Re: Hills Brothers Coffee Car


Richard Hendrickson
 

I know I am going to regret this and will probably end up tossing it in my
pile of things that I chop up and use for other projects. But I couldn't
resist it.

The car is a Train-Miniature Hills Brothers Coffee Car, HBCX #161. Other
data indicates Blt 3-30 and N&W 3-32 I think. There is no date on the box
or instructions but it appears to be 20-30 years old.


First question is on authenticity. I recalled seeing that Micro- trains had
one of these in n-scale. I would guess there must be some basis for this
car. Does anyone have any information they would like to share?

Second question is on Viability of the project. So far the only things
obviously other worth saving are the large decal, the rather decent paint
and the body structure. Does someone make a decal out there. If I want this
car as a detailing/rebuild project. Would it be better to start over from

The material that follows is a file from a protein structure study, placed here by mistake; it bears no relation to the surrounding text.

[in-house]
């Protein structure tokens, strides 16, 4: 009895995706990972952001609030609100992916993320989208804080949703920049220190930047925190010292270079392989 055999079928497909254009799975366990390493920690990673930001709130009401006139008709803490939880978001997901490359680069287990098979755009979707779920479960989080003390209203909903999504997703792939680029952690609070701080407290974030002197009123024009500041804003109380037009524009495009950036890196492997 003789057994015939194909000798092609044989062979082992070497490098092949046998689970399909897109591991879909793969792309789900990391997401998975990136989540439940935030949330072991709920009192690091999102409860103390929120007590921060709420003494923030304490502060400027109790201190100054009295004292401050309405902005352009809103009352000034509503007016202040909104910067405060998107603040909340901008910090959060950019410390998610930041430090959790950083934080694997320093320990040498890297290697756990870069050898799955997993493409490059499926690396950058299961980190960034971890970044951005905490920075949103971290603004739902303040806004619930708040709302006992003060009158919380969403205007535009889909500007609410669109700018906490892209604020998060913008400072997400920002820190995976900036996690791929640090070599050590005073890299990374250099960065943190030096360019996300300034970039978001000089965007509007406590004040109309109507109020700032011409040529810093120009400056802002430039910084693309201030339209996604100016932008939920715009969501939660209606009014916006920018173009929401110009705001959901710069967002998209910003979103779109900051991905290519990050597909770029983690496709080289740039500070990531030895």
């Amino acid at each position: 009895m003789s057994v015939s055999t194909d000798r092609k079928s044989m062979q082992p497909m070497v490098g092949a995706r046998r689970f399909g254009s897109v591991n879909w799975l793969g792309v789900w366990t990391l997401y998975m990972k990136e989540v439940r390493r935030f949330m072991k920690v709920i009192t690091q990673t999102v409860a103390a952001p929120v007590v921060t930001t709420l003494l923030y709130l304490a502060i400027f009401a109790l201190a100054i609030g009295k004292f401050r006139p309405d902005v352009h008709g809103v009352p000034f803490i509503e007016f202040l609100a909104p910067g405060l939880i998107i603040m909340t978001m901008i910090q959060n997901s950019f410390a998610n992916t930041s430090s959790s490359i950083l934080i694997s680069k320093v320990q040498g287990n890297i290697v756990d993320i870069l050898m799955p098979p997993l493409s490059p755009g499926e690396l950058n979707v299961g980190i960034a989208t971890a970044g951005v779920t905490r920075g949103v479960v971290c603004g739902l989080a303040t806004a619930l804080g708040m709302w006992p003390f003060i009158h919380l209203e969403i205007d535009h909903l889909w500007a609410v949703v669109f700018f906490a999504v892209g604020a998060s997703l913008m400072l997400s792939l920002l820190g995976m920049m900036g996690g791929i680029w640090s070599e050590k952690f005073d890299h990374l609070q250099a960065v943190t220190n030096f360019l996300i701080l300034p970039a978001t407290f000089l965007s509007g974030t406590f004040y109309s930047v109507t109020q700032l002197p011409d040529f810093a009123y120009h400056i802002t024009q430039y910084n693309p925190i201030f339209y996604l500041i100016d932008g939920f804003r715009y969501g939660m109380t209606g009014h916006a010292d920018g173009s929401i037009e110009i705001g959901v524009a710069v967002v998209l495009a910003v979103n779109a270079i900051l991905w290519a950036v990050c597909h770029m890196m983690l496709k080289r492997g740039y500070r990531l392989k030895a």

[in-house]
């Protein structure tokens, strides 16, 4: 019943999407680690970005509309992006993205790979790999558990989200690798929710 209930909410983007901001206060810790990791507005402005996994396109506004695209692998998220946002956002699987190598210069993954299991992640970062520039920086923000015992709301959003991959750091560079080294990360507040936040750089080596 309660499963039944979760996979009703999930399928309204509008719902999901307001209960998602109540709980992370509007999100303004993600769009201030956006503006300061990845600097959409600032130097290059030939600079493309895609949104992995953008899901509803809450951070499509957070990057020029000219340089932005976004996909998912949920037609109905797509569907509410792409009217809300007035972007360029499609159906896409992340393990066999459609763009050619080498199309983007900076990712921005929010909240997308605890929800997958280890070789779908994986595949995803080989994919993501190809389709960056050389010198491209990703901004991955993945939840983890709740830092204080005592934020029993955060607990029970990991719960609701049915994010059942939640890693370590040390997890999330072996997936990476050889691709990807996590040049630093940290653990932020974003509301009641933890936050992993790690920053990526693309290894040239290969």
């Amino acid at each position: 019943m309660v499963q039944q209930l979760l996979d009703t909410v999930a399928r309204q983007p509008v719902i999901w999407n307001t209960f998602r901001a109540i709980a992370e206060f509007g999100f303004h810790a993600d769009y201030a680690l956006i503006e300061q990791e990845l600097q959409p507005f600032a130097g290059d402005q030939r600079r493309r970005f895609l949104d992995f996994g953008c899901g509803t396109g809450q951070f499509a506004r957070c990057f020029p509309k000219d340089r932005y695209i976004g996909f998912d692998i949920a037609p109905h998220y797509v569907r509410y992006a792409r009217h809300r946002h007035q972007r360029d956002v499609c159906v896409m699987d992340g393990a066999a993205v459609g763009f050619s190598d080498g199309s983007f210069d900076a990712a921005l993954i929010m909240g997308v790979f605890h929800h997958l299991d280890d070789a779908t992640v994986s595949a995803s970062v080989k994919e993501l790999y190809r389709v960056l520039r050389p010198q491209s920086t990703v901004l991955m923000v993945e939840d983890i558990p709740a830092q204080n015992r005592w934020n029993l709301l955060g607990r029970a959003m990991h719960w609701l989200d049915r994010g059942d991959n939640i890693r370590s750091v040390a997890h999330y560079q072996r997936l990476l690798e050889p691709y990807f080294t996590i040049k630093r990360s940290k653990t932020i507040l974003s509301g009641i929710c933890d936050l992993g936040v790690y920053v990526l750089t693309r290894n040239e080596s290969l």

scratch?
Uh, Nick, are you sure you want to go there? For some obscure reason,
Hills Brothers of San Francisco owned two box cars numbered 161 and 162
which were stenciled that they were built in 1930 but look like they were
built earlier (so 1930 may have been a rebuilding date). They lasted less
than ten years and were gone from the 1/40 ORER. In my 1933 ORER, their
reporting marks were HBKX, but later they were apparently changed to HBCX.
Ca. 1937 Will Whittaker photographed HBCX 161 on the San Francisco
waterfront, and your model is probably based on that photo. I have a print
of the photo and could send you a scan, but -

(1) These cars could not have operated in interchange, and probably were
just used for short hauls around San Francisco, as the car in the photo had
not been reweighed since 3-30, and -

(2) The T-M model can't really be converted into an accurate replica of the
prototype because, aside from numerous other problems, the Hills Bros. cars
were 9'8" IH, thus considerably taller than the T-M model.

FWIW, the prototype cars were double wood sheathed with wood body framing
and had 4-4 inverse Dreadnaught ends, metal sheathed roofs with flat seam
battens, wood doors, fishbelly steel center sills, and ARA trucks with
spring planks and Barber lateral motion devices.

Richard H. Hendrickson
Ashland, Oregon 97520

Join main@RealSTMFC.groups.io to automatically receive all group messages.